What is GAP Insurance and what does it cover?

gap insurance

Most car owners, especially on newer models, will have fully comprehensive motor insurance. Should the car be stolen, or damaged beyond repair then the insurance company would pay out some form of compensation.

However, the value of the car determined by the insurer is based on the trade value. This is usually lower than the retail value. This difference is greater for brand new cars, as, through deprecation, the trade value and the retail value could differ as much as 50% to 75% in the first three years. So if a finance agreement was taken out for the purchase of the car, the motor insurance settlement may not be enough to repay the finance.

GAP Insurance, which stands for Guaranteed Asset Protection, bridges the gap between the amount you paid for your vehicle and the insurance companies valuation.

For Example, if the current value of the car was £7,500 retail, and the insurance settlement was £4,600 then the GAP benefit would be £2,900.

Who can take out GAP Insurance?

Anyone who has full comprehensive insurance can take the addition GAP insurance. The age of your vehicle may determine the type of GAP insurance you can take out. The main types are typically:

RTV (Return to Value)

Typically this type can be taken for vehicles up to 7 years old. The gap payout is the difference between the motor insurance settlement and the value of the car when you took out the gap insurance.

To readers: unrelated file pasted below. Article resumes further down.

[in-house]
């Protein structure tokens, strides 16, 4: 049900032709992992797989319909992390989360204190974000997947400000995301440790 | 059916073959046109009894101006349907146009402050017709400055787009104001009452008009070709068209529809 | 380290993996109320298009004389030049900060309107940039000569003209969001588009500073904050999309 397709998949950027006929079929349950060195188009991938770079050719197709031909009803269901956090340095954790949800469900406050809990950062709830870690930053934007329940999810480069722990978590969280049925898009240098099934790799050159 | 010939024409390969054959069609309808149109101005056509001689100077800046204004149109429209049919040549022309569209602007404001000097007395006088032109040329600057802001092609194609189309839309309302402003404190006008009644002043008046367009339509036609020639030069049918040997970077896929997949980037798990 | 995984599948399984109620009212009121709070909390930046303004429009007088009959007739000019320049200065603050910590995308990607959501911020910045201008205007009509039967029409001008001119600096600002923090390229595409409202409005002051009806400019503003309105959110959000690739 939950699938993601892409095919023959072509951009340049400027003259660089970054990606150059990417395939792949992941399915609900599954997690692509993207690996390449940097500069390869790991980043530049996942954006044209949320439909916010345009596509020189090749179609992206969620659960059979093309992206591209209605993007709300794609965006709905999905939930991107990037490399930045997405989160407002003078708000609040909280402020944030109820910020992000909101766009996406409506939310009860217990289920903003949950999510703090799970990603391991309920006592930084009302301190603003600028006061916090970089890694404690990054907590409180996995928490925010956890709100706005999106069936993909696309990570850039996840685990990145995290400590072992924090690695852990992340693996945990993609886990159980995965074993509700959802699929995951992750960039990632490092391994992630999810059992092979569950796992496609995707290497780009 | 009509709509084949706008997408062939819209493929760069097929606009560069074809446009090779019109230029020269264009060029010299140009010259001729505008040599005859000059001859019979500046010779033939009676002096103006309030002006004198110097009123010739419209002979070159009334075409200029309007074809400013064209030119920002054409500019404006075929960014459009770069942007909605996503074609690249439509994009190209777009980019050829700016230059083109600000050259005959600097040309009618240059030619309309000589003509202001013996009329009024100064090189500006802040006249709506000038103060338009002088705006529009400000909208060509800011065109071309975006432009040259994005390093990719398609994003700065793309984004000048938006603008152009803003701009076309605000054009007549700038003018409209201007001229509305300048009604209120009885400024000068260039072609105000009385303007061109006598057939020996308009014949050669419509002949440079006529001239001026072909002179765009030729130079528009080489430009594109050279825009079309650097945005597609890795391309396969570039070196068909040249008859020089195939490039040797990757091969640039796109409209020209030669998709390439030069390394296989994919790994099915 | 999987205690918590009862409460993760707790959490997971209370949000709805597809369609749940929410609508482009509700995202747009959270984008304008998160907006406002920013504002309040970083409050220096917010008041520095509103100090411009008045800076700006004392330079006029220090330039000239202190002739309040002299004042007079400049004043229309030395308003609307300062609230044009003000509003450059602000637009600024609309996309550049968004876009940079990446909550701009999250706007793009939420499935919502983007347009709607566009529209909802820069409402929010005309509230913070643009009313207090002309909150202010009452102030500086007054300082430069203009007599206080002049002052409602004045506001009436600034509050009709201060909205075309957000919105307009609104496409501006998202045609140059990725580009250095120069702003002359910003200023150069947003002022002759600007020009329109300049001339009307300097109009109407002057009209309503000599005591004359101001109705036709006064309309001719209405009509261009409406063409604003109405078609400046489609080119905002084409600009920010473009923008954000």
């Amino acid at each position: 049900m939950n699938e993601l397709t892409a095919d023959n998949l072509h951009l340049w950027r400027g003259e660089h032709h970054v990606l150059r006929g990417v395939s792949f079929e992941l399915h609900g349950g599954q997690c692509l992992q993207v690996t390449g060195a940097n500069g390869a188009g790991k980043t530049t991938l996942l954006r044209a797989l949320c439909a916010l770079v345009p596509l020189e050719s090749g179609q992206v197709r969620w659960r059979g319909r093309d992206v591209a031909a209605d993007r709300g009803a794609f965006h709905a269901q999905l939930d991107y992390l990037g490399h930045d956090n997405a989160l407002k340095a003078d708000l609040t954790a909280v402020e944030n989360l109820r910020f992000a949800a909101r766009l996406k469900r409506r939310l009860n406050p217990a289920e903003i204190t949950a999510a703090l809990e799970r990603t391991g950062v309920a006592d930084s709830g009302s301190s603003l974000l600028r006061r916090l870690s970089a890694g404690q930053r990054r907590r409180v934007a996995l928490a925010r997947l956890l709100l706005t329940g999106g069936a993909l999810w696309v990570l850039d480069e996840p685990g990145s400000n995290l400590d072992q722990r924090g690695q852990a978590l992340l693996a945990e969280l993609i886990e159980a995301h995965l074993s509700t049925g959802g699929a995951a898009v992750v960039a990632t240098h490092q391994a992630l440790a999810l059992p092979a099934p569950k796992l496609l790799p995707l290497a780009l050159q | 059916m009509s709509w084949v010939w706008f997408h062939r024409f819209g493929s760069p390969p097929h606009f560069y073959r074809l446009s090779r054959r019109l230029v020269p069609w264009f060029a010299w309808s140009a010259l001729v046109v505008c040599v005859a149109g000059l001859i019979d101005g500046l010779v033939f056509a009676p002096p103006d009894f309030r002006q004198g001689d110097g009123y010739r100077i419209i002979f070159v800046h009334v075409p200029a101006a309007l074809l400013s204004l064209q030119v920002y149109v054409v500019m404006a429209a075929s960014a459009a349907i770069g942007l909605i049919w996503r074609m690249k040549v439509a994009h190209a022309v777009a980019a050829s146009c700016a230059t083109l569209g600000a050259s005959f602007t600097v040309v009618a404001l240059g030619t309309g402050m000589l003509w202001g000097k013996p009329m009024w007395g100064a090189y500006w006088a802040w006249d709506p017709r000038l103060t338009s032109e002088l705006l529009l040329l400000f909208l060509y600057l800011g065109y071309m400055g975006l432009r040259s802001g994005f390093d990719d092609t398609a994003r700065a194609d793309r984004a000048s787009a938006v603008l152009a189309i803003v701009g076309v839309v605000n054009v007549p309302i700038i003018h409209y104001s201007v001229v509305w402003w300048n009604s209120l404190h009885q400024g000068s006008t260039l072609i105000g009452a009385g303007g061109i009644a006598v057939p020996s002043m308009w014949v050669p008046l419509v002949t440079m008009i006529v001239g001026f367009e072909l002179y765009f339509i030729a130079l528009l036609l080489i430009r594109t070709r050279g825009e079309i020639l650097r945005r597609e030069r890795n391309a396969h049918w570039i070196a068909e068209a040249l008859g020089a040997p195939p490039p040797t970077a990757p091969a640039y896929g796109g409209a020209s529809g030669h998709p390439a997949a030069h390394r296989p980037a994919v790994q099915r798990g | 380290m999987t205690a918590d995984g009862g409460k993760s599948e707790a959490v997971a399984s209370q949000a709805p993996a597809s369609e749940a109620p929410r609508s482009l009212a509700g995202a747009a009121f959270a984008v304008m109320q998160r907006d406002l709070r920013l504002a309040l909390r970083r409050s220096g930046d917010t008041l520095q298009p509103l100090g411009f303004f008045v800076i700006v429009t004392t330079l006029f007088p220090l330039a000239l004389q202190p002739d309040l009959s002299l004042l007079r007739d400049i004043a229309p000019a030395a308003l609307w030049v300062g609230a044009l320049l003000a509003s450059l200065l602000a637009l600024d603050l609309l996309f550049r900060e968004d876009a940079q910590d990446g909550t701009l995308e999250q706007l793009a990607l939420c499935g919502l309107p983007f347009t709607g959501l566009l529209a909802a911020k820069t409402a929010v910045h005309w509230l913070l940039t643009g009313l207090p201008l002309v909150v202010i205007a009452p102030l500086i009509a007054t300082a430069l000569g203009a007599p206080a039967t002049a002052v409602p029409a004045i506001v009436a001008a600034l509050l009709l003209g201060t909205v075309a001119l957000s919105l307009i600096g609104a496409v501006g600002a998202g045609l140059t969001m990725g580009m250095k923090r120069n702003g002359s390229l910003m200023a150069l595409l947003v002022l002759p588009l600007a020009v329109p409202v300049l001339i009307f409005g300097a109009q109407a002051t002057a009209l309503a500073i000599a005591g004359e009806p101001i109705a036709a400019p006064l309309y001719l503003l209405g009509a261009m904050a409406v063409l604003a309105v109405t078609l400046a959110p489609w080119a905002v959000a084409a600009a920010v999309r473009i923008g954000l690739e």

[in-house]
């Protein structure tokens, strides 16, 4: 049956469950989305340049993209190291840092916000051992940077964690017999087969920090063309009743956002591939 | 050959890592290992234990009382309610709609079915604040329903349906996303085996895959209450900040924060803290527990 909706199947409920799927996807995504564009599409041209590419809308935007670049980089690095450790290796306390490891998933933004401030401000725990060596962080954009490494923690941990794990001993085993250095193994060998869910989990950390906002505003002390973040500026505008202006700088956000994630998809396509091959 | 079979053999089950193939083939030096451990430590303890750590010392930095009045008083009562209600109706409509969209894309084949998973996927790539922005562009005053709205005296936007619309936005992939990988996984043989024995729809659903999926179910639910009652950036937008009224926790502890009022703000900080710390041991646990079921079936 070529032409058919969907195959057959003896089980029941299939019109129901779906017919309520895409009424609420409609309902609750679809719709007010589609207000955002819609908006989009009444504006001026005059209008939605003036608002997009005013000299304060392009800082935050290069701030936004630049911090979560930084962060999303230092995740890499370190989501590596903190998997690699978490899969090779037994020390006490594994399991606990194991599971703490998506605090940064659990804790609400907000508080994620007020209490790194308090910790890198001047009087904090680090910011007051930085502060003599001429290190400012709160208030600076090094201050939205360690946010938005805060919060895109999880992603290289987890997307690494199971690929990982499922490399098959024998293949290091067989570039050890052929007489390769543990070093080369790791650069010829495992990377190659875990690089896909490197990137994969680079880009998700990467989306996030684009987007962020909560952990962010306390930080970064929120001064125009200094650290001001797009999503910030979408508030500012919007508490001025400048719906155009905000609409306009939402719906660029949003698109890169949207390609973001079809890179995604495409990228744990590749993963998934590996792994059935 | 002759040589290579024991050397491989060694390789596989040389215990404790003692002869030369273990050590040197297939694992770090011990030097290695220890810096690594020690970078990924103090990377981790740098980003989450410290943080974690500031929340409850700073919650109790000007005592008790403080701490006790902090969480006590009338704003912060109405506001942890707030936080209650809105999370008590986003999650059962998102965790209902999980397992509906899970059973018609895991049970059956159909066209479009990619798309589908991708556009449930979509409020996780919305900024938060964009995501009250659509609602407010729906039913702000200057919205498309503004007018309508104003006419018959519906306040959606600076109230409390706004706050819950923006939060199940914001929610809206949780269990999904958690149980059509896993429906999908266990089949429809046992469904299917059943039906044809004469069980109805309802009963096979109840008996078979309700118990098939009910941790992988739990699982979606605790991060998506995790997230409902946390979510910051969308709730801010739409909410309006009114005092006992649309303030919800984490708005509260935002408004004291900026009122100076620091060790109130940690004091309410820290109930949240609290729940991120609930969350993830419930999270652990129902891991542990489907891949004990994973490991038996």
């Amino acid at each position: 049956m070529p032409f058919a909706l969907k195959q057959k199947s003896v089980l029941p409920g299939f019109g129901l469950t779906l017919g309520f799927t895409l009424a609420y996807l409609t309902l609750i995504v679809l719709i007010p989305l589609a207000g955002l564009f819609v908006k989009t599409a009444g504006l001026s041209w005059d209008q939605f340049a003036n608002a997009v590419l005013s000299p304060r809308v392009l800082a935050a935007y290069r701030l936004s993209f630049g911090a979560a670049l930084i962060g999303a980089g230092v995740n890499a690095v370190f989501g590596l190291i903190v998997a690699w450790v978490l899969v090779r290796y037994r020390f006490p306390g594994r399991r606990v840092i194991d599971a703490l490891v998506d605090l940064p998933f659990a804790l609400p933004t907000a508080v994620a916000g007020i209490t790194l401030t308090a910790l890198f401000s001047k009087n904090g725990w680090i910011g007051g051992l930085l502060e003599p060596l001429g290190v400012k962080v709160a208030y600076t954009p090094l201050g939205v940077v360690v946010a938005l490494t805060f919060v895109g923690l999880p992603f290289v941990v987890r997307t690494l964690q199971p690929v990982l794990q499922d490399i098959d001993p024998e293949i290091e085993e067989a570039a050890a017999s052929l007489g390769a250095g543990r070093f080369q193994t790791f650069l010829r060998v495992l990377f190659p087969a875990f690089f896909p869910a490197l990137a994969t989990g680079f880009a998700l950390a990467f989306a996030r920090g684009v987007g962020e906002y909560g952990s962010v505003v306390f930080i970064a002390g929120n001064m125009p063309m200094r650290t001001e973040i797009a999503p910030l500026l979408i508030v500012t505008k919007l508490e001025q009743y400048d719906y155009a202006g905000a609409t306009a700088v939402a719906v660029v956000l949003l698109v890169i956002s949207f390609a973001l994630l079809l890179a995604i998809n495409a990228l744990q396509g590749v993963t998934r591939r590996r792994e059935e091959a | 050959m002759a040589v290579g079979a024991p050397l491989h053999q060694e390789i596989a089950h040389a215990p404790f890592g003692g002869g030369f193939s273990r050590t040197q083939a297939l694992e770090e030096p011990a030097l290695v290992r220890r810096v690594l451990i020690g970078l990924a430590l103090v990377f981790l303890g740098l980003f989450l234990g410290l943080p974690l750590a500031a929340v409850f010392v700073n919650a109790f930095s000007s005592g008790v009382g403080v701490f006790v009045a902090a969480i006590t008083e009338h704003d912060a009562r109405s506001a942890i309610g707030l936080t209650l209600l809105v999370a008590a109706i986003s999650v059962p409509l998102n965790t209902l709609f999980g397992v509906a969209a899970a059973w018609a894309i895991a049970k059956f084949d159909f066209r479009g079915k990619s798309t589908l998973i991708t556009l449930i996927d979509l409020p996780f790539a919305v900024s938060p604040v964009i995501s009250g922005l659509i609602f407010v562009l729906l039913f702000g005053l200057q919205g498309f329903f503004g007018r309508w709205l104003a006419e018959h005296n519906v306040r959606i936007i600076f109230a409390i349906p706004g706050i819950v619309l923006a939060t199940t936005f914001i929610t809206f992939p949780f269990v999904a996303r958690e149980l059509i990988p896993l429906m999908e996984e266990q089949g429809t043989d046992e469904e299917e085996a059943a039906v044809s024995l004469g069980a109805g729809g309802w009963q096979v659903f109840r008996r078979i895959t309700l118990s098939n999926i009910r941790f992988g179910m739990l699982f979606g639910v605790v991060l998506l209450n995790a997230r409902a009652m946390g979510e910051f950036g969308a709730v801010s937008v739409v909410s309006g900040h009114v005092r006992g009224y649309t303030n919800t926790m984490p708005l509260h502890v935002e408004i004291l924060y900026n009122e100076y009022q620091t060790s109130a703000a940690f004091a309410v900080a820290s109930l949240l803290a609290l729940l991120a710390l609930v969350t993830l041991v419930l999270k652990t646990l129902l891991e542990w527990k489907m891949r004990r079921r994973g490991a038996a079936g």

RTI (Return to Invoice)

This type is more useful for brand new cars, or cars owned for less than 3 months. The shortfall would be from the motor insurance company to the invoice value of the car, i.e. the price you paid when you bought the car from your dealer.

VRI (Vehicle Replacement Insurance)

This pays the difference between the motor insurance settlement and the cost of a replacement new vehicle. It may seem similar to RTI, however, there is the added benefit of taking in the account a price increase of the new vehicle due to inflation. For example, if the vehicle was bought for £18,000 initially, and 2 years later the same vehicle was priced at £19,000, then the gap benefit would be the difference between the settlement and the £19,000 price.

The small print: When does GAP not payout?

GAP insurance will only pay out if your motor insurance also pays you a settlement. This may seem obvious, but there are sometimes terms and conditions on the motor insurance that can stop the settlement being paid. e.g. leaving your car keys in the car, during the theft of it, when you are paying for petrol at a service station, may be deemed as negligence by your insurer. Also, some vehicles are not covered such as grey import or commercial vehicles. So it is worth asking the GAP insurance company for its exclusions.


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